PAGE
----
Reliability-Driven Fleet Management with Komodor

Itiel Shwartz. Reliability-Driven Fleet Management with Komodor
Itiel Shwartz
CTO & co-founder

Hi everyone, we’re going to start the workshop in a minute. I’m just going to let everyone join in. In the meantime, we’ll do some quick housekeeping. Hi, I’m Udi from Komodor, and with me is Nikki. Today, we have the pleasure of hosting our CTO, Itiel Shwartz, who will tell us all about Kubernetes fleet management. If you have any questions during the session, feel free to drop them in the chat below. We’ll leave time for Q&A at the end, and the deck and recording of this session will be shared with everyone here, so don’t worry about that.

I think we are ready to get started. Itiel, welcome to the live workshop. So, tell us what we are going to talk about today. What is fleet management, and why is it even important?

Thank you. Should I start sharing?

As you wish, you’re the captain today.

Okay, let’s do it. Maybe some of you folks registered and wanted to see Arthur here, who leads our SE at Komodor, but sadly he is sick, so I’m here as a replacement. Don’t be alarmed if you were expecting Arthur. Just a bit about me: I’m the CTO and co-founder of Komodor, with a lot of background working with Kubernetes in high-complex, low-latency environments. Overall, I really like the domain and the space of the Kubernetes ecosystem.

What is a Kubernetes fleet, and why should you care or who should care? Kubernetes started with the cool concept of allowing developers to take their container and deploy it easily. This created a new mentality of cattle versus pets, treating applications as cattle. On the other side, it created a new entity, the cluster, responsible for managing and running all those different pods. When we talk about a fleet of clusters, we usually refer to anything above 30 or 40 clusters. In the current ecosystem, managing dozens, hundreds, or thousands of clusters has become a significant problem. During our call today, we’ll go over the challenges, possible mitigations, and do a quick demo on how Komodor can help with fleet management. The goal is to talk more about the problem and how to resolve it, even regardless of Komodor.

So, we see that the trajectory is towards more and more clusters, right?

Yes, the trajectory is indeed going up. As Kubernetes becomes more popular and more enterprises move their stack to Kubernetes, what was once rare, like having hundreds of clusters, is now common for large enterprises. We are starting to see cases with 500 or 600 clusters. The CNCF and other tools are trying to tackle this fleet management problem. Kubernetes wasn’t very popular five or six years ago and wasn’t production-ready for many people. But as big companies move into the domain, supporting infrastructure and scaling problems emerge. Kubernetes has reached a certain maturity in managing applications on a single cluster, leading to new problems as more enterprises adopt it.

When we talk about fleet management, we usually refer to platform engineers or platform teams. These are the people responsible for providing the supporting infrastructure to the rest of the organization. Organizations often reflect their HR map in their technology setup, with different business units having their own requirements, regulations, and developers. The centralized platform team is usually responsible for managing the fleet of clusters. This poses two main challenges: the technical aspect of managing numerous clusters and the human factor of ensuring the rest of the team is empowered and self-sufficient. The goal is to achieve a state where everything is reliable and easy, but the reality is more complex.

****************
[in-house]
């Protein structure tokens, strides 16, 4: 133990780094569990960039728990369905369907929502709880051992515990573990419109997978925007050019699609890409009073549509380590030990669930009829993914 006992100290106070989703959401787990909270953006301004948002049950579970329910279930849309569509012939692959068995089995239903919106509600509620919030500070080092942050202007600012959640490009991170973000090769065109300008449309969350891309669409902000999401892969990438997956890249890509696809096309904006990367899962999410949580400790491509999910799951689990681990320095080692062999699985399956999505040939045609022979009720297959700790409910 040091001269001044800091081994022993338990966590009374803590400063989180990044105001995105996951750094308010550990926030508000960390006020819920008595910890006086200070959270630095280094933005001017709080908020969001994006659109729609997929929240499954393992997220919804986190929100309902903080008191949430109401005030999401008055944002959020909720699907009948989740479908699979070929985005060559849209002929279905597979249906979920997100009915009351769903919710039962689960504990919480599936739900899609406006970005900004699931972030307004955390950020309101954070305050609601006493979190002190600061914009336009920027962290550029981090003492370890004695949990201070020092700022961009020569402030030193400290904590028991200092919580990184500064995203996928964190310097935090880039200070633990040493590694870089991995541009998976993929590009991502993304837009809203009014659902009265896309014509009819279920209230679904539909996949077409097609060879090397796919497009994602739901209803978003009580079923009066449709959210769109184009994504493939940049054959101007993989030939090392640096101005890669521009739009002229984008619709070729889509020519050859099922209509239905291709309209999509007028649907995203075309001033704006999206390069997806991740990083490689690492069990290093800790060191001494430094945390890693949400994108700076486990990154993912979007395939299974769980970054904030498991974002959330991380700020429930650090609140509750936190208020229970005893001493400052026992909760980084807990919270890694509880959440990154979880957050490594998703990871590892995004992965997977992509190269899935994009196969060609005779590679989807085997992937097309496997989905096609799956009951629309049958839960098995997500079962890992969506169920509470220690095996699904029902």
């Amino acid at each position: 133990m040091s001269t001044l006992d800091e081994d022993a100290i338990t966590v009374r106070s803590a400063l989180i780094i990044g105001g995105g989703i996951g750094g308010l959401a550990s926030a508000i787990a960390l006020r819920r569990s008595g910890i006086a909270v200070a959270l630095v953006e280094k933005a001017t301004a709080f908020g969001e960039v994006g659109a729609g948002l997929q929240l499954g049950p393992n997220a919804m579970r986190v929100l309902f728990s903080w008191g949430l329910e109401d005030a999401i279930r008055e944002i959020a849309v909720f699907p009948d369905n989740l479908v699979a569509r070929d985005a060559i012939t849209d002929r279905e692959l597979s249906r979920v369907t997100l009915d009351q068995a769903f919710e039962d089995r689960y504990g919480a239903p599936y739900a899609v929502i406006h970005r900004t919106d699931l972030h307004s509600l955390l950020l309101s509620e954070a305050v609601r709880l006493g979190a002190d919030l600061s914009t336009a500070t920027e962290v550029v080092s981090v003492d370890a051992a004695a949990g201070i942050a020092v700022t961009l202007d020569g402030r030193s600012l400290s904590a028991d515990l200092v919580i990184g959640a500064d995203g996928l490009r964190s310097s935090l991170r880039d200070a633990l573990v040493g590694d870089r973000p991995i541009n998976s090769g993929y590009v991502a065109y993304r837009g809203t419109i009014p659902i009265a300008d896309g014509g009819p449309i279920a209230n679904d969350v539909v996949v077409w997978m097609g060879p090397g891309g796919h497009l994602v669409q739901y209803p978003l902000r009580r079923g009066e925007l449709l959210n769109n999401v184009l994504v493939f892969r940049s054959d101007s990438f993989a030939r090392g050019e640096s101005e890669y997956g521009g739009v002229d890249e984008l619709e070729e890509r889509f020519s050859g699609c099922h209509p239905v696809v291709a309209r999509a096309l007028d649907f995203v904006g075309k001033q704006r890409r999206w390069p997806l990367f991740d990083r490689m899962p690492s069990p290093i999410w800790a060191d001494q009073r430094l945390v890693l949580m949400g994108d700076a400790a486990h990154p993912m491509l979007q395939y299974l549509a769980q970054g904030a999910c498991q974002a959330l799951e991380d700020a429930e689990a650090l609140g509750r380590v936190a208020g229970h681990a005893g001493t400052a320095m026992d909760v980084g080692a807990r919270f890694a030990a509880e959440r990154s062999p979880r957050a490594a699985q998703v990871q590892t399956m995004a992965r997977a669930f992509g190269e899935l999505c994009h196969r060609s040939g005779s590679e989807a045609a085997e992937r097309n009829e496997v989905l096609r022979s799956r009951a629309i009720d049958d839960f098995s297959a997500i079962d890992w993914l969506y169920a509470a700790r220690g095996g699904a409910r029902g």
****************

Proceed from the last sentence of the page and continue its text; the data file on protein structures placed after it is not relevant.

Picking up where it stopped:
Managing a fleet from a technical aspect involves cluster life cycle, access management, cost, resource utilization, governance and standardization, reliability and resiliency, and cross-cluster visibility. Most of these problems also exist for a single cluster, but they scale up with the number of clusters. The complexity of managing clusters, ensuring cost efficiency, governance, and access management becomes huge with numerous clusters. Many people revert to old tools like Ansible, Chef, or Puppet to manage a fleet of clusters, which feels contrary to Kubernetes’ promise of eliminating the need for such tools.

Fleet management is also about dealing with clusters that are not the same. Different clusters are used by different personas with different expertise levels and expectations, leading to chaos. Platform teams struggle to find the right abstraction and balance of power to give developers. It’s a challenge to trickle this down through the organization while ensuring everyone is at least not unhappy.

Managing hundreds of clusters requires some control plane for the fleet. This involves using infrastructure as code (like Terraform, Crossplane, or Cluster API), GitOps for standardization, monitoring and observability tools, and internal tools or systems for fleet management. The goal is to make developers self-sufficient, similar to how AWS users don’t need constant support. Platform teams aim to empower developers to solve issues independently, achieving a shift-left approach.

It is important to remember that hiring good people in a platform team in a Fleet Management situation is hard and very costly. You can’t scale your team the same way you scale your cluster numbers, so you must empower your developers to achieve a real, efficient, and healthy state of Kubernetes Fleet Management.

At Komodor, we also have quite a lot of Fleet Management capabilities. What you see here are different clusters running in different areas around the world. I’m going to do a demo very soon. I think now it’s time for the demo, but before that, I want to open it up for questions. If someone has any questions, please do it now.